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Monday, November 18, 2013

Common Core: rotten details

If you are planning to go to Columbus on Wednesday for the second hearing on Common Core "standards", be sure to read Michelle Malkin’s column today to assess the testimony you hear. From Malkin's column:
While the GOP tries to solve its ills with better software and communications consultants, the conservative movement — and America — face much larger problems. It doesn’t start with the “low-information voter.” It starts with the no-knowledge student. . . . “Common Core” [is] the stealthy federal takeover of school curriculum and standards across the country. . . .
The good news is that grass-roots education and parental groups, brave teachers, and professors are fighting back.
And they’re winning. Big time. Over the last 10 months, Common Core has imploded under withering scrutiny from the tax-paying public, informed parents and educators, and more national media. States under both Republican and Democrat governors have adopted moratoria on the untested standards, withdrawn from the costly testing consortia, and retreated from partnerships with Common Core-promoting educational software data-miners like inBloom.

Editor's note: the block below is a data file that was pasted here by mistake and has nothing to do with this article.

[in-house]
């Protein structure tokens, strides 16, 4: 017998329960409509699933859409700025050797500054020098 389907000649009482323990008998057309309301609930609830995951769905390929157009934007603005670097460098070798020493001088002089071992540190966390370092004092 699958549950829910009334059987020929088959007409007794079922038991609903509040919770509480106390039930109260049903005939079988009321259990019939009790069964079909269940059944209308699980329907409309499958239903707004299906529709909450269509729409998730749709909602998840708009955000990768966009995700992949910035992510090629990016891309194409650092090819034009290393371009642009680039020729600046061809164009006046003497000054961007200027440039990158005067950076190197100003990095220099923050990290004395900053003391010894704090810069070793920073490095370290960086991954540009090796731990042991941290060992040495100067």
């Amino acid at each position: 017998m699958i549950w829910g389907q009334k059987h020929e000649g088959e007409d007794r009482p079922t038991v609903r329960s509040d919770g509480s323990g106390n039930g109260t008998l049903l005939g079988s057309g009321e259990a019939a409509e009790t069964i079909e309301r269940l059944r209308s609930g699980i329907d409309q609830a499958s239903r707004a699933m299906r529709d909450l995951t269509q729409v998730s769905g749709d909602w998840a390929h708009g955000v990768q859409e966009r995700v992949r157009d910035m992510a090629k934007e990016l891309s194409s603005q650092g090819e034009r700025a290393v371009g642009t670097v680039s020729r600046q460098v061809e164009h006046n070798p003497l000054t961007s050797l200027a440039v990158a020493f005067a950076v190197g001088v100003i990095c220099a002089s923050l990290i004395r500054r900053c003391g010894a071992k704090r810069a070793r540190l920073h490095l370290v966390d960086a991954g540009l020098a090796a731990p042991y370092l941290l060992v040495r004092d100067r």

. . .
 the nationwide revolt against Common Core’s constitutionality, costs, dubious quality, threat to local control, and privacy invasions has proponents in a panic. 
. . .
Principals [in New York] reported problems with the assessments, including:
  • Difficult and confusing questions (some on unrelated topics).
  • Unnecessarily long testing sessions—“two weeks of three consecutive days of 90-minute periods”—that require more “stamina for a 10-year-old special education student than of a high school student taking an SAT exam.”
  • Field-test questions that do not factor into a child’s score but take up time.
  • Confusing directions for the English language arts sessions.
  • Math problems that repeatedly assess the same skill.
  • Multiple choice questions that ask the student to choose from the right answer and the “next best right answer.” The fact that teachers report disagreeing about which multiple-choice answer is correct in several places on the English language arts exams indicates that this format is unfair to students.

. . .
Stop Common Core moms of all colors have done their homework, brought their arguments and evidence to their school boards and state legislatures, and acted responsibly to protect their children’s best interests.

Read the rest here

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